K-12 discipline policy should incorporate the “Teacher as Guide” and “Intelligent Tutoring Systems (ITSs)” sections. The ITSs section should make it mandatory for K-12 teachers to deliver evidence-based learning instructions for diverse groups. The addiction will ensure that all students receive immediate, scalable, and consistent instructions irrespective of the face. The “Teacher as Guide” section should make it mandatory for teachers to deliver precision performance and perform forward rolls to maximize exploration or discovery avenues.

What/Who to Consider for the Additions

The additions require advanced computers, school heads, information and technology officers, and computer literacy among teachers.

  • Advanced computers are meant to run ITSs through various artificial intelligence techniques.
  • School heads are part and parcel of disciple policies because they oversee K-12 schools’ operations.
  • Every K-12 school should have an IT officer or department obligated to make technology-based changes.
  • Computer-related skills are critical for teachers utilizing intelligent tutoring systems to foster learning equality.


Beasley, K. T., & Bernadowski, C. (2019). An examination of reading specialist candidates’ knowledge and self-efficacy in behavior and classroom management: An instrumental case study. Education Sciences, 9(2), 76.

Bolden, B., DeLuca, C., Kukkonen, T., Roy, S., & Wearing, J. (2020). Assessment of creativity in k‐12 education: a scoping review. Review of education, 8(2), 343-376.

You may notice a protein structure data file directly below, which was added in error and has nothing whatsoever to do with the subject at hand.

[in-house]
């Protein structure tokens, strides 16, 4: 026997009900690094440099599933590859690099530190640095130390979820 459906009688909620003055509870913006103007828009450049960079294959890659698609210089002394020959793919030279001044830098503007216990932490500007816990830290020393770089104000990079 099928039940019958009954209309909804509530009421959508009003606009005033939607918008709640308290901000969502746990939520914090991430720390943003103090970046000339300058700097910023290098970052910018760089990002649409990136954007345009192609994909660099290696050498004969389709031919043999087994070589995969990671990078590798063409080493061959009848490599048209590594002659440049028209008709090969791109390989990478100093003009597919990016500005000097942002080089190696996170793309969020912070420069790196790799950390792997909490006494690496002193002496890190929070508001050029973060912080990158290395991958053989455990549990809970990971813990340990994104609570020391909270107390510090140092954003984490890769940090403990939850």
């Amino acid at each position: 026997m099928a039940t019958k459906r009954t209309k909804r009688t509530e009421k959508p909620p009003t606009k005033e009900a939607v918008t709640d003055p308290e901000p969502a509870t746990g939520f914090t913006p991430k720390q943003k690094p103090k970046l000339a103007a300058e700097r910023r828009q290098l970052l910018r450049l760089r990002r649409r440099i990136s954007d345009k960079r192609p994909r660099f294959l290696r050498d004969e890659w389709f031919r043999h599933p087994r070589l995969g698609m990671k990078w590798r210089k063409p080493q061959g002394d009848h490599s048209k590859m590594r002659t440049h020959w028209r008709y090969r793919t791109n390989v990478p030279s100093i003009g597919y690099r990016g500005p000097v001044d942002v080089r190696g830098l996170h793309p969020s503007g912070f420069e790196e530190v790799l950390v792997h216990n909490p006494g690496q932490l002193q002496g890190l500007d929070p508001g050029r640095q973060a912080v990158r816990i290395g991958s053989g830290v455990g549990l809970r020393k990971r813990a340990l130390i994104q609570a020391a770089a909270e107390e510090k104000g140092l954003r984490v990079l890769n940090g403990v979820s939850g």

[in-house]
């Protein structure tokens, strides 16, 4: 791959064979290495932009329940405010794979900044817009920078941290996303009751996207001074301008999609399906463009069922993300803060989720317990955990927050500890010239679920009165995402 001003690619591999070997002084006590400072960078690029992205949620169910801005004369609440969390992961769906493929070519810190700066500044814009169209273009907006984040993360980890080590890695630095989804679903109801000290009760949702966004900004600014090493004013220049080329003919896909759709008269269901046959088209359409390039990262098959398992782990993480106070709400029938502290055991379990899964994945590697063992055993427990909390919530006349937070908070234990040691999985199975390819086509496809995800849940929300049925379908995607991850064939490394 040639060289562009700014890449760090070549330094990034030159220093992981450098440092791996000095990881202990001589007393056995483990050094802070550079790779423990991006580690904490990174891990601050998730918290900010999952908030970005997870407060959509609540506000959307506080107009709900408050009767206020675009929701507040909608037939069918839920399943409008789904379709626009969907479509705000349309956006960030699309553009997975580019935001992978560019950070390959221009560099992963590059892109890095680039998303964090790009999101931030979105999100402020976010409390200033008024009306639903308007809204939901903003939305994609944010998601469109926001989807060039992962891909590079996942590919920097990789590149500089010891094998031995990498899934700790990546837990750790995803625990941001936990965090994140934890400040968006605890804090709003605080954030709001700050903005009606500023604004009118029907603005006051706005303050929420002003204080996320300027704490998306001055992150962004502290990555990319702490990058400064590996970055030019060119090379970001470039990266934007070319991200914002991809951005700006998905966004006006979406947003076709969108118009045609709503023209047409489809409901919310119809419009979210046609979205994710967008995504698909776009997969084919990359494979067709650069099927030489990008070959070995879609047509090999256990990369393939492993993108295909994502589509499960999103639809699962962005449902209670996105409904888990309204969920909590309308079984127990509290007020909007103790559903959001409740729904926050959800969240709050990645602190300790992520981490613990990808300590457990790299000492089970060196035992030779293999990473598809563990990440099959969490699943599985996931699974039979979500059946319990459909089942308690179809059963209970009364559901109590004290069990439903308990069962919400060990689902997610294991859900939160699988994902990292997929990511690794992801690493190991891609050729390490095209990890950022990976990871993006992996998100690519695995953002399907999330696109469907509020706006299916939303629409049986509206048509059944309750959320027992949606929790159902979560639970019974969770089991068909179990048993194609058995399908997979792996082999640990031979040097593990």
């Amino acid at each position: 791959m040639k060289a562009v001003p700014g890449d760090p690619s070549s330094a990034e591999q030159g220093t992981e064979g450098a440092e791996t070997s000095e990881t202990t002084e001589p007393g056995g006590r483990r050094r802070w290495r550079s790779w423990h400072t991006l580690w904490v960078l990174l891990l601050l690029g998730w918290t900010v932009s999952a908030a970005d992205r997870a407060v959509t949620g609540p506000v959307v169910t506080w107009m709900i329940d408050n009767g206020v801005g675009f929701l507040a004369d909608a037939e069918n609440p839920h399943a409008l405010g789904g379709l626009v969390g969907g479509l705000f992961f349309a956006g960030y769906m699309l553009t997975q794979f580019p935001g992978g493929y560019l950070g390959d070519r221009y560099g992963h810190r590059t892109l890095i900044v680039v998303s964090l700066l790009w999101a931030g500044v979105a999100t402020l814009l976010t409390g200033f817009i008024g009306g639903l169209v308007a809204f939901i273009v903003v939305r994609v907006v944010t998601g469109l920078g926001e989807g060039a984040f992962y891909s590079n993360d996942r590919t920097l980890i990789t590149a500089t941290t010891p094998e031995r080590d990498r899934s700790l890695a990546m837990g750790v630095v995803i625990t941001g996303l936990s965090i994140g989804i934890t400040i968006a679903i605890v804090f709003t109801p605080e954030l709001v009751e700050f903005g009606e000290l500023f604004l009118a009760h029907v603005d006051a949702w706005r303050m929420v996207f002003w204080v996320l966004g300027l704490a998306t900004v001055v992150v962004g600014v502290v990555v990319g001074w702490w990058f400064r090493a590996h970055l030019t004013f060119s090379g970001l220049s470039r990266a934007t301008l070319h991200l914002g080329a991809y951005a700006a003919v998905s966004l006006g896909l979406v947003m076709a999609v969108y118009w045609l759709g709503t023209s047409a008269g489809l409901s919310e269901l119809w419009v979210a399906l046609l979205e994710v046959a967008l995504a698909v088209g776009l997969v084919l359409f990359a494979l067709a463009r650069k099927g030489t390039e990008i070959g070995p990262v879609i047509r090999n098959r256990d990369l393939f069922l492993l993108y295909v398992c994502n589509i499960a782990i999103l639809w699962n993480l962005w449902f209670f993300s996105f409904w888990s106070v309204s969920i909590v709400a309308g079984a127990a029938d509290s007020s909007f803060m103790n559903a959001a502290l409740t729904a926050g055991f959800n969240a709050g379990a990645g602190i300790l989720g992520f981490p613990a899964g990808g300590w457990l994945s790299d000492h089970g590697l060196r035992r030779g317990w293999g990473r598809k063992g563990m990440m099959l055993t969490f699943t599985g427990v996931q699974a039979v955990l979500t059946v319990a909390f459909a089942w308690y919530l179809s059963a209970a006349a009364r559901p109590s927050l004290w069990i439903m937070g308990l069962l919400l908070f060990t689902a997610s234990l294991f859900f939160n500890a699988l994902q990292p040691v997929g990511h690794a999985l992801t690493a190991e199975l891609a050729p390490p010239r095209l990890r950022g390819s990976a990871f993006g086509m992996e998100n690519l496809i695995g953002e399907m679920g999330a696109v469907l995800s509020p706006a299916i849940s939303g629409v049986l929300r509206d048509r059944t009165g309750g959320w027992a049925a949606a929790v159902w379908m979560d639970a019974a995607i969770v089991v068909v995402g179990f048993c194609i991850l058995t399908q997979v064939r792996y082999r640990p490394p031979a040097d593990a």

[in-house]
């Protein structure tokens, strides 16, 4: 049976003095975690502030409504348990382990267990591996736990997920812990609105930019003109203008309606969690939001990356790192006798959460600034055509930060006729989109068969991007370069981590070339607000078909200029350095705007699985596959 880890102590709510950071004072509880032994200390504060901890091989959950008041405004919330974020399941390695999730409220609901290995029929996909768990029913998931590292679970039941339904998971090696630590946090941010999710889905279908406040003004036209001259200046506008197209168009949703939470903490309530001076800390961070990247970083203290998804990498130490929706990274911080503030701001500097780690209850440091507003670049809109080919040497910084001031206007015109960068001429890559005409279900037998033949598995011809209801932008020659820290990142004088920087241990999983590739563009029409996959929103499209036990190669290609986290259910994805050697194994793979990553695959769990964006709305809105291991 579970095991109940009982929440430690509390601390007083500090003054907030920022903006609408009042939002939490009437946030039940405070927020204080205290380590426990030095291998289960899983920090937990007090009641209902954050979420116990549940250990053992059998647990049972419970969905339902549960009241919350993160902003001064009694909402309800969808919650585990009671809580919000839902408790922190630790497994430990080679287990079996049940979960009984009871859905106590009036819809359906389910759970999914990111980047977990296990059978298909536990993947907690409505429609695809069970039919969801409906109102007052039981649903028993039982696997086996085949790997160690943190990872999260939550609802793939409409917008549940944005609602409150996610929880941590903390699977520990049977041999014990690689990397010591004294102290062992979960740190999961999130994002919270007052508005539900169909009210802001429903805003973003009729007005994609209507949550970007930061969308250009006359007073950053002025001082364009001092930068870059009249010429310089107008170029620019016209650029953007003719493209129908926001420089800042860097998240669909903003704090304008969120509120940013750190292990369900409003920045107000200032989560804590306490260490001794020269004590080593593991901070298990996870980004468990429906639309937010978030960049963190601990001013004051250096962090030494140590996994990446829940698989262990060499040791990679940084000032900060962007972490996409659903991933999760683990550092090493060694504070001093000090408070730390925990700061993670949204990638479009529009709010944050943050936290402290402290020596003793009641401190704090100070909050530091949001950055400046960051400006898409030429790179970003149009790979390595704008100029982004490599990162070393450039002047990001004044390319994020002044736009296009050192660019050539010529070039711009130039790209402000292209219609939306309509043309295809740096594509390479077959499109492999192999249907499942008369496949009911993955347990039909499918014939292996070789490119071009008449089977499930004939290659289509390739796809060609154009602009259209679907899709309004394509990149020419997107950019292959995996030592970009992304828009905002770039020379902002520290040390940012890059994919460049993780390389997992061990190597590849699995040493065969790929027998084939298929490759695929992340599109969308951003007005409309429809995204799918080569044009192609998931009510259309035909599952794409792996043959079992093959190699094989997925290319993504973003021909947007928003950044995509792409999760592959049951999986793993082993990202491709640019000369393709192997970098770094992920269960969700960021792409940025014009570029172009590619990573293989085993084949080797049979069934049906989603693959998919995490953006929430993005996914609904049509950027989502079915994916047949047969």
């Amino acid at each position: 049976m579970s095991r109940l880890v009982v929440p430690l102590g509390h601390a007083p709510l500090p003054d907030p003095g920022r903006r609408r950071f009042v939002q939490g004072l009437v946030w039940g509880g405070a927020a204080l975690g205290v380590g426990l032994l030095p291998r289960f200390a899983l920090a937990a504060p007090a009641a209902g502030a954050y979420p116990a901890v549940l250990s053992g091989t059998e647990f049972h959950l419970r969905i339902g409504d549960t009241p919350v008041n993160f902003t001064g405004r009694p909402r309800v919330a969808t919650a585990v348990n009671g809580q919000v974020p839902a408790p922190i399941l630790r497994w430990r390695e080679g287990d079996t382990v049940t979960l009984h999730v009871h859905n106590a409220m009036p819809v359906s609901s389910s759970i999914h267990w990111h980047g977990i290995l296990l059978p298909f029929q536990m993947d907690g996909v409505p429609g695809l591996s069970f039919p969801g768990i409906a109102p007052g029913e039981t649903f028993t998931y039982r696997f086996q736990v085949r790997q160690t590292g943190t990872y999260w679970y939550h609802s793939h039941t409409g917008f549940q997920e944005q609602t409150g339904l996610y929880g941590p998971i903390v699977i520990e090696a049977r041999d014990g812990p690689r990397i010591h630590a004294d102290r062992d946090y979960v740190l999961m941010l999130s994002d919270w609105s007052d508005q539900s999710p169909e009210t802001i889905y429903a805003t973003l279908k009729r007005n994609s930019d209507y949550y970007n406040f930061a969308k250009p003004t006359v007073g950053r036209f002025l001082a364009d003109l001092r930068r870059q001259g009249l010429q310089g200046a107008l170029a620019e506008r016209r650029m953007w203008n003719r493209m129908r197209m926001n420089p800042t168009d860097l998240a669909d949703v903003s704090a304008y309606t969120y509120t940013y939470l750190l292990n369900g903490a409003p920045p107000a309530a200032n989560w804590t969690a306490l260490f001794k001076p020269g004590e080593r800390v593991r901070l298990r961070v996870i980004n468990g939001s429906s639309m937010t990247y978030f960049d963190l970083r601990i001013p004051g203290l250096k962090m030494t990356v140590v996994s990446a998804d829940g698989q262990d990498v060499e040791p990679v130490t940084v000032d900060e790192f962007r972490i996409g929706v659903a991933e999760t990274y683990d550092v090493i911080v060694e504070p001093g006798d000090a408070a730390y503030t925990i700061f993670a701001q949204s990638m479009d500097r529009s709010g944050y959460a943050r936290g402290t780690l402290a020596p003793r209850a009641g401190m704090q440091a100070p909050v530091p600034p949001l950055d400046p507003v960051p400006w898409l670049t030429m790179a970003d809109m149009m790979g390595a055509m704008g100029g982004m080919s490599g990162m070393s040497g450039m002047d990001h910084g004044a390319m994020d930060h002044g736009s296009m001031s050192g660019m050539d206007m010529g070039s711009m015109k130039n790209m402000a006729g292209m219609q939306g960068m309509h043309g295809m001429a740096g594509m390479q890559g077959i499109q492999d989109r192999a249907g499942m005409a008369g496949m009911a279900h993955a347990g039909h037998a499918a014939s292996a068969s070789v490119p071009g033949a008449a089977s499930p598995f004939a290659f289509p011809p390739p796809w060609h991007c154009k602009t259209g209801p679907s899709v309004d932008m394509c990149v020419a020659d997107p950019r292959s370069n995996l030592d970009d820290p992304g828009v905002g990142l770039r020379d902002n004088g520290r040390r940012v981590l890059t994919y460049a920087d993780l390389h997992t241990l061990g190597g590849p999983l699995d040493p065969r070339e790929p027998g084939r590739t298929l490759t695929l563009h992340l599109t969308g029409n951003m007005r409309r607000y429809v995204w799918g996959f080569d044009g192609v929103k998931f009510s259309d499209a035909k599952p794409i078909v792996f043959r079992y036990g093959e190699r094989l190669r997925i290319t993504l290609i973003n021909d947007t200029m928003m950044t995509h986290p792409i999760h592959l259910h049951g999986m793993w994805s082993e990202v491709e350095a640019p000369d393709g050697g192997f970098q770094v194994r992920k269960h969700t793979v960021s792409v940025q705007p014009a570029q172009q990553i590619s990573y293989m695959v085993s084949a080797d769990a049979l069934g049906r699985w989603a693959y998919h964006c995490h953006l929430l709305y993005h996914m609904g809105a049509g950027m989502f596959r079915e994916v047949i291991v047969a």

Bradford, B., Trudel, L. E., Katz, J., Sokal, L., & Loreman, T. (2021). Promising practices for preparing Canadian teachers for inclusive classrooms: Analysis through a transformative learning lens. International Journal of Inclusive Education, 1-16.

Hall, A. B., & Trespalacios, J. (2019). Personalized professional learning and teacher self-efficacy for integrating technology in K–12 classrooms. Journal of digital learning in teacher education, 35(4), 221-235.

Li, N., & Peters, A. W. (2020). Preparing K-12 teachers for ELLs: Improving teachers’ L2 knowledge and strategies through innovative professional development. Urban Education, 55(10), 1489-1506. DOI: 10.1177/0042085916656902

U.S. Department of Education (n.d.). The Nation’s Report Card. Institute of Education Sciences (IES), National Center for Education Statistics (NCES), National Assessment of Educational Progress (NAEP), 2009 and 2015 Science Assessments.

U.S. Department of Education. (2019). The Nation’s Report Card: Appendix tables for the 2019 science report card. Institute of Education Sciences (IES), National Center for Education Statistics (NCES), National Assessment of Educational Progress (NAEP), 2009 and 2015 Science Assessments.

Unal, A., & Unal, Z. (2019). An examination of K-12 teachers’ assessment beliefs and practices in relation to years of teaching experience. Georgia Educational Researcher, 16(1), 4-21.

Xu, Z., Wijekumar, K., Ramirez, G., Hu, X., & Irey, R. (2019). The effectiveness of intelligent tutoring systems on K‐12 students’ reading comprehension: A meta‐analysis. British Journal of Educational Technology, 50(6), 3119-3137.

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"K-12 Education: Mandated Tests’ State Scores." ChalkyPapers, 15 Apr. 2023, chalkypapers.com/k-12-education-mandated-tests-state-scores/.


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1. ChalkyPapers. "K-12 Education: Mandated Tests’ State Scores." April 15, 2023. https://chalkypapers.com/k-12-education-mandated-tests-state-scores/.


ChalkyPapers. "K-12 Education: Mandated Tests’ State Scores." April 15, 2023. https://chalkypapers.com/k-12-education-mandated-tests-state-scores/.